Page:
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The Journal of Chemical Physics







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AIP Publishing LLC


The interaction of atomic and molecular species with water and ice is of fundamental importance for chemistry. In a previous series of publications, we demonstrated that translational energy activates the embedding of Xe and Kr atoms in the near surface region of ice surfaces. In this paper, we show that inert molecular species may be absorbed in a similar fashion.We also revisit Xe embedding, and further probe the nature of the absorption into the selvedge. CF4 molecules with high translational energies (≥3 eV) were observed to embed in amorphous solid water. Just as with Xe, the initial adsorption rate is strongly activated by translational energy, but the CF4 embedding probability is much less than for Xe. In addition, a larger molecule, SF6, did not embed at the same translational energies that both CF4 and Xe embedded. The embedding rate for a given energy thus goes in the order Xe > CF4 > SF6. We do not have as much data for Kr, but it appears to have a rate that is between that of Xe and CF4. Tentatively, this order suggests that for Xe and CF4, which have similar van der Waals radii, the momentum is the key factor in determining whether the incident atom or molecule can penetrate deeply enough below the surface to embed. The more massive SF6 molecule also has a larger van der Waals radius, which appears to prevent it from stably embedding in the selvedge. We also determined that the maximum depth of embedding is less than the equivalent of four layers of hexagonal ice, while some of the atoms just below the ice surface can escape before ice desorption begins. These results show that energetic ballistic embedding in ice is a general phenomenon, and represents a significant new channel by which incident species can be trapped under conditions where they would otherwise not be bound stably as surface adsorbates. These findings have implications for many fields including environmental science, trace gas collection and release, and the chemical composition of astrophysical icy bodies in space.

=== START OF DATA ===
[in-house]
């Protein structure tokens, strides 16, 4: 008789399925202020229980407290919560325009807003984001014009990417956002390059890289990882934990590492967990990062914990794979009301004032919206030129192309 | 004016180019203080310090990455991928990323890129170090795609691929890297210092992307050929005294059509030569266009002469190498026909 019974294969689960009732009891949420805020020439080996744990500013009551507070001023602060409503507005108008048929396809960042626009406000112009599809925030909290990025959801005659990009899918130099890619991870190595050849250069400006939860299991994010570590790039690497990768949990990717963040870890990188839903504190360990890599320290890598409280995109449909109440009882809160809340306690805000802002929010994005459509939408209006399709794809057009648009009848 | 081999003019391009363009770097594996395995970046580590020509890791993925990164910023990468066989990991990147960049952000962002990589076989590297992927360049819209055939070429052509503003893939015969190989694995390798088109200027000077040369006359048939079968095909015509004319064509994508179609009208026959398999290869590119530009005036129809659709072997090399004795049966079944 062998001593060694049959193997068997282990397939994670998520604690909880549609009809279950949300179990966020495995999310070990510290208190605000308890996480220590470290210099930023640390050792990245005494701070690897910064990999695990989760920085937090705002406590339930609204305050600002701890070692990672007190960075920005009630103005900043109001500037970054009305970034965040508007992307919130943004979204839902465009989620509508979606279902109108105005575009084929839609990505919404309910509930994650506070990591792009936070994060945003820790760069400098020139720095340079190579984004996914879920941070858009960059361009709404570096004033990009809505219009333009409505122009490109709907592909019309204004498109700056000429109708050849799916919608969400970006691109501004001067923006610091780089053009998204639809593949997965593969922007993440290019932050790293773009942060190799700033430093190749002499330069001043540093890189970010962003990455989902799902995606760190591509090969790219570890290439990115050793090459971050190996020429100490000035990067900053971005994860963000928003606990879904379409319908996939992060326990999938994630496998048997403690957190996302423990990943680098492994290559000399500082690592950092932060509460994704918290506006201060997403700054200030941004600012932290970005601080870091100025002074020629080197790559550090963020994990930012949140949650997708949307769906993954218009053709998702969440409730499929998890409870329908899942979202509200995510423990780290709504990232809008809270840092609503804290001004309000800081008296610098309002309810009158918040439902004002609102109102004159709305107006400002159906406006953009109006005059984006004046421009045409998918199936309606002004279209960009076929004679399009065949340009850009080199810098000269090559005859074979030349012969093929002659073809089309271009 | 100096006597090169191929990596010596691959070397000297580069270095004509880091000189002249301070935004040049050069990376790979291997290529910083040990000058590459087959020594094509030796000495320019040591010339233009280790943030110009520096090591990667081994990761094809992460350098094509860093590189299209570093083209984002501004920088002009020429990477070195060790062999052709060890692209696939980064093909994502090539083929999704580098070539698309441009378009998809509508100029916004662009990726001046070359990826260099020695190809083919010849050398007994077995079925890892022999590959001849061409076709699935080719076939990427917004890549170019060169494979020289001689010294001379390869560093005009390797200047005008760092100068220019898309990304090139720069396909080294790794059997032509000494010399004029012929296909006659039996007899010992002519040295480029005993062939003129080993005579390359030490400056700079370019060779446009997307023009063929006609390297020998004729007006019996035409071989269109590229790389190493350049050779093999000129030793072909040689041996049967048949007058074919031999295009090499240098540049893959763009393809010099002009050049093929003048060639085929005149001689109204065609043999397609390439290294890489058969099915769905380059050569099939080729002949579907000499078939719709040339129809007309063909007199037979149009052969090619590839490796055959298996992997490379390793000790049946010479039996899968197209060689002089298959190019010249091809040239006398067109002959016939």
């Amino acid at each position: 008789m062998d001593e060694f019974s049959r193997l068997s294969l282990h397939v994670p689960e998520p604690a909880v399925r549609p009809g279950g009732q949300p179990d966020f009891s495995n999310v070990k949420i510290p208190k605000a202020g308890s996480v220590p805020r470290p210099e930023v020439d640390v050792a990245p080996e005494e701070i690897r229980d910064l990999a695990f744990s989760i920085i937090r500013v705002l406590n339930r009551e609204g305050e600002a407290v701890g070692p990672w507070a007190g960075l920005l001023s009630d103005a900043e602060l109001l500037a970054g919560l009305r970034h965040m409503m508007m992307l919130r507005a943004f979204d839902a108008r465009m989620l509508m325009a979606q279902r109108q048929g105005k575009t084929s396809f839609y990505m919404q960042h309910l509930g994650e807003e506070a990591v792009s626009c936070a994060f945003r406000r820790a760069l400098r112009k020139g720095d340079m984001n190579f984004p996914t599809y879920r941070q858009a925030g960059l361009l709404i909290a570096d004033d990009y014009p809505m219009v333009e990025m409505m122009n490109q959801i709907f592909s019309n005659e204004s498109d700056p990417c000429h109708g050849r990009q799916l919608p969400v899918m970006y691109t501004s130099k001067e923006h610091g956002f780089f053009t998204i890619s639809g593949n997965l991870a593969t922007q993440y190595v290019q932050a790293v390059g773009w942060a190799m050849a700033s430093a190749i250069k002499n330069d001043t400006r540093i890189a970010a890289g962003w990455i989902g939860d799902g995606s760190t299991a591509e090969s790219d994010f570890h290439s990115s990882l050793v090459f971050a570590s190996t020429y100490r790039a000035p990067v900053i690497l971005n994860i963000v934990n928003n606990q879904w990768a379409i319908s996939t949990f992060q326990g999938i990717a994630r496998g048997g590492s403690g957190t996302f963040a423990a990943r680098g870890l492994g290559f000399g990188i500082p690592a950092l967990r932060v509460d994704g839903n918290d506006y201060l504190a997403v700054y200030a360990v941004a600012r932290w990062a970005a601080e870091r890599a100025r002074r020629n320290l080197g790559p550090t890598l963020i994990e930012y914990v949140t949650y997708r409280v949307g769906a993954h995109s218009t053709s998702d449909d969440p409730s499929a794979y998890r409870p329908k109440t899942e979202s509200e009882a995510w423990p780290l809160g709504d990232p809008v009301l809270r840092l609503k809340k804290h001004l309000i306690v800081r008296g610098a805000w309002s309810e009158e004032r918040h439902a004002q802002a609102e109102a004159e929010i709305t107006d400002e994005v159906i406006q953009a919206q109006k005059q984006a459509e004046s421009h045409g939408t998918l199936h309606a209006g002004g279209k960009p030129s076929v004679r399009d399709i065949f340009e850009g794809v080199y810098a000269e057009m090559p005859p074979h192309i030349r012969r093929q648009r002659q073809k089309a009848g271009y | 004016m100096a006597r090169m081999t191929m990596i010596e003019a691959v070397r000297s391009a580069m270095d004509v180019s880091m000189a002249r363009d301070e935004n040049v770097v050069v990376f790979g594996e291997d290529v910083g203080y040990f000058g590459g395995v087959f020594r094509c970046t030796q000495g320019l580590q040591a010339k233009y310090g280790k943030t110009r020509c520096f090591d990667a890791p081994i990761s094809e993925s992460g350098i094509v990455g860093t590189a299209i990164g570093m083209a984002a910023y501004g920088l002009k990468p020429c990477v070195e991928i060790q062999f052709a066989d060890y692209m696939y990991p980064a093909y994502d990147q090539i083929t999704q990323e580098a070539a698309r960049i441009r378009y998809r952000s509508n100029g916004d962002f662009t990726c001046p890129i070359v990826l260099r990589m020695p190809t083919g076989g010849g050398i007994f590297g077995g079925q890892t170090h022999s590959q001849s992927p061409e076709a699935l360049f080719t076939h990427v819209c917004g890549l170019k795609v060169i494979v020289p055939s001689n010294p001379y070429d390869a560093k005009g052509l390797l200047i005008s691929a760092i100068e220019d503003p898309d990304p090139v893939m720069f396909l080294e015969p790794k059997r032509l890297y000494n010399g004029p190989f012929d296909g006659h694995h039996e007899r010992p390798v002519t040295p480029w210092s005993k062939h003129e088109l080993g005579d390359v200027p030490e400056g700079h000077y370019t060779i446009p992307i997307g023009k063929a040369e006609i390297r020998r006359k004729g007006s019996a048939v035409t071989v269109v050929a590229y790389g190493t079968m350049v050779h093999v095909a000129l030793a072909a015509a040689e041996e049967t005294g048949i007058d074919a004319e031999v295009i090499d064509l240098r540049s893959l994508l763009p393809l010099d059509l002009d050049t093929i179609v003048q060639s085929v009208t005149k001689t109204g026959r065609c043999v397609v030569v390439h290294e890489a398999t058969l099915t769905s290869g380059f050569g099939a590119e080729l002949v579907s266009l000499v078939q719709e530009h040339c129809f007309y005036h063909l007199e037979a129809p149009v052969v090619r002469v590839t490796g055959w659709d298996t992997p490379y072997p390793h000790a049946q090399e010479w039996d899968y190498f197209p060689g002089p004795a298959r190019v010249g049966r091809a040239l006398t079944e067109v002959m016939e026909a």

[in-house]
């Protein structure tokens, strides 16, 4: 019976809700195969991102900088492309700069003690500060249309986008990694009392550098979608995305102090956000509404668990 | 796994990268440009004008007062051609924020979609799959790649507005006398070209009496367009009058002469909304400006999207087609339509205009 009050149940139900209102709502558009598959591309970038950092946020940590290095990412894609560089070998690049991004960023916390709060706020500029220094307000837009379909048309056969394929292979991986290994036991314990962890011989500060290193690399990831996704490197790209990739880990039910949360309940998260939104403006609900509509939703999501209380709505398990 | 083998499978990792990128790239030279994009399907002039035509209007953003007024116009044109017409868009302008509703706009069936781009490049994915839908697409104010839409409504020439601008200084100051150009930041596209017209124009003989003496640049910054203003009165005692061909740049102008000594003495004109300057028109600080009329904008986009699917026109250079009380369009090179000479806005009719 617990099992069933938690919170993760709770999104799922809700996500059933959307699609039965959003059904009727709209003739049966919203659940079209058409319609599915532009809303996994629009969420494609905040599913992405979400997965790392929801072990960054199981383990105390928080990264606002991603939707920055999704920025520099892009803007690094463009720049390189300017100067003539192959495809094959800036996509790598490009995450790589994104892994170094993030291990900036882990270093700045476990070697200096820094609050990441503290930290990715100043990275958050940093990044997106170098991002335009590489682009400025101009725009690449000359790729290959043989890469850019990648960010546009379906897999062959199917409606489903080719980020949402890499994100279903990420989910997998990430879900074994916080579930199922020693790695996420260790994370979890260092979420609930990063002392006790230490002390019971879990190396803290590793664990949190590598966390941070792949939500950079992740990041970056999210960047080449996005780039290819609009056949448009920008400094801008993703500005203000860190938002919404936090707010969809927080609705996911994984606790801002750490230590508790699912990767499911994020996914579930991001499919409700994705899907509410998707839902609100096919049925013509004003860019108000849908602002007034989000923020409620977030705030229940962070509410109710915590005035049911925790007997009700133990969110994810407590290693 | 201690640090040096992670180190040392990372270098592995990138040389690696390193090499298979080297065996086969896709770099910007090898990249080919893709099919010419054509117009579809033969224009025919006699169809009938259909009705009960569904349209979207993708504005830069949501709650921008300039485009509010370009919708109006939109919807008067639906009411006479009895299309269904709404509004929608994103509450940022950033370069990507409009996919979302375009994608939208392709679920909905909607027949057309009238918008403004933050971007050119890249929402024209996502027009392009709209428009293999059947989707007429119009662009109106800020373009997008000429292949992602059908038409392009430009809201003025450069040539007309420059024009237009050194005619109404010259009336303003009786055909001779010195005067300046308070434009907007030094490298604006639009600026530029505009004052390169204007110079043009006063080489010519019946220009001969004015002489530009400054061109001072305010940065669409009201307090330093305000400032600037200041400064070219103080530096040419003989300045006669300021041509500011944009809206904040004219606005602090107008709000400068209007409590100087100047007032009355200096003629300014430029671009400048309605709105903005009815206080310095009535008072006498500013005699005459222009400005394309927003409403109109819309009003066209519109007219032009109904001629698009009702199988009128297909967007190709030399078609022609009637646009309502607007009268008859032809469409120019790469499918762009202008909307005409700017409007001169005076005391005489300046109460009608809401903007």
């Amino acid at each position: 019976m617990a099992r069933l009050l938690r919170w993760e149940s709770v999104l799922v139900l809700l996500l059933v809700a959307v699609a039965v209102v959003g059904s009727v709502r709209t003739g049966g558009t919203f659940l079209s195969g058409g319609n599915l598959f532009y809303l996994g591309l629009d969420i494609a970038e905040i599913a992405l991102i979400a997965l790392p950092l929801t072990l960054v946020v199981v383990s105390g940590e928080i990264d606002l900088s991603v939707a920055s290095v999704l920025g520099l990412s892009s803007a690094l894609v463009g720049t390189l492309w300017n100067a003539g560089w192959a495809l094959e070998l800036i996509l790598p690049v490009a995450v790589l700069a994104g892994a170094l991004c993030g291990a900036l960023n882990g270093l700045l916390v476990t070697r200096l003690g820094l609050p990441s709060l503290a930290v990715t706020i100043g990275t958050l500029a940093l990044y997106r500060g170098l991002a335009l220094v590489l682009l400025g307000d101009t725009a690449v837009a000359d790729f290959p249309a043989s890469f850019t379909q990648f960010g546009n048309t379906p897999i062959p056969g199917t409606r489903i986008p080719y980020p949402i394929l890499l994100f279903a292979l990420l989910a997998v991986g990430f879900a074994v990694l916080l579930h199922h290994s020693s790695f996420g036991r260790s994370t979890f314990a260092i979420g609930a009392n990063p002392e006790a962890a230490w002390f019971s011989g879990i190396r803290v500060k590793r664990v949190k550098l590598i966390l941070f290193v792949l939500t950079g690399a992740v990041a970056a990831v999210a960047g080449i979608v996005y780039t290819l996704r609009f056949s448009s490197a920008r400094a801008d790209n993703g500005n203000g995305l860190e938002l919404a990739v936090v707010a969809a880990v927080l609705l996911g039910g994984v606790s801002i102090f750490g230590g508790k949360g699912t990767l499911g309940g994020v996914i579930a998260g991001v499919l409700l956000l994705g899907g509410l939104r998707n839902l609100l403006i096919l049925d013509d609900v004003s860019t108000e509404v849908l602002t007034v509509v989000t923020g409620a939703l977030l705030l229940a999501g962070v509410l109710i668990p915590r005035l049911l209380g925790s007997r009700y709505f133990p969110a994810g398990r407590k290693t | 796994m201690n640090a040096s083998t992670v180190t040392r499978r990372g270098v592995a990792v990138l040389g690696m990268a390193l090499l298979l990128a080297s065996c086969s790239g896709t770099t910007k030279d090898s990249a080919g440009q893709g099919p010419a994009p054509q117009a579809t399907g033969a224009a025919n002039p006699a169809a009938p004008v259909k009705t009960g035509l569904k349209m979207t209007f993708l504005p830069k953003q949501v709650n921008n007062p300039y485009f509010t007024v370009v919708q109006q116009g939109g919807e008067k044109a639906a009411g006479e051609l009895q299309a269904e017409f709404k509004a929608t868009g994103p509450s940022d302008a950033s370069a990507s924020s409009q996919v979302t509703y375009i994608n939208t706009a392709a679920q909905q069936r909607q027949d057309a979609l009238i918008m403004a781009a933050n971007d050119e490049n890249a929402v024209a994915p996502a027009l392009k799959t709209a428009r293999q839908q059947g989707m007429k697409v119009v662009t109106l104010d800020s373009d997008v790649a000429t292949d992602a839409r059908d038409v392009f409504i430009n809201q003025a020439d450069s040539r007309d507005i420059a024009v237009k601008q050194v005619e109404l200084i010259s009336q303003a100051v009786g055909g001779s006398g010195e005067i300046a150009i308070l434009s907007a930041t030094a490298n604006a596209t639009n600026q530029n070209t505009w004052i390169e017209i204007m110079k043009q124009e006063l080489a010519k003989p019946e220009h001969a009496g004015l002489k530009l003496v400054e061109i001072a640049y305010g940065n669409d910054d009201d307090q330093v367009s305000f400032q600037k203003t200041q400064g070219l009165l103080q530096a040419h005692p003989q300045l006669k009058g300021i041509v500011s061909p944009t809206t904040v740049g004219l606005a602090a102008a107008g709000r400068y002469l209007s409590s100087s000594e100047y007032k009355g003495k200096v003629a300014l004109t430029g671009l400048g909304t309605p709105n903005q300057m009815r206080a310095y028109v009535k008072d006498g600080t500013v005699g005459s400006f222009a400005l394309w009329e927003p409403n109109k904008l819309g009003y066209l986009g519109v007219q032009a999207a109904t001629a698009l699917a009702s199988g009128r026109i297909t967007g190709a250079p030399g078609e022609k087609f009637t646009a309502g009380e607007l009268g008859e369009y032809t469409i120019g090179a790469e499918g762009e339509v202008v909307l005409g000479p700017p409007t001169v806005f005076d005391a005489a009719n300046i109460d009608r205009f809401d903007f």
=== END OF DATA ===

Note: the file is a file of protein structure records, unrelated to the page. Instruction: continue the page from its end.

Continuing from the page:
Author Posting. © American Institute of Physics, 2014. This article is posted here by permission of American Institute of Physics for personal use, not for redistribution. The definitive version was published in The Journal of Chemical Physics 141, 18C514 (2014).

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Creative Commons Attribution-Noncommercial-No Derivative Works 3.0 License
This work is licensed under a Creative Commons Attribution-Noncommercial-No Derivative Works 3.0 License.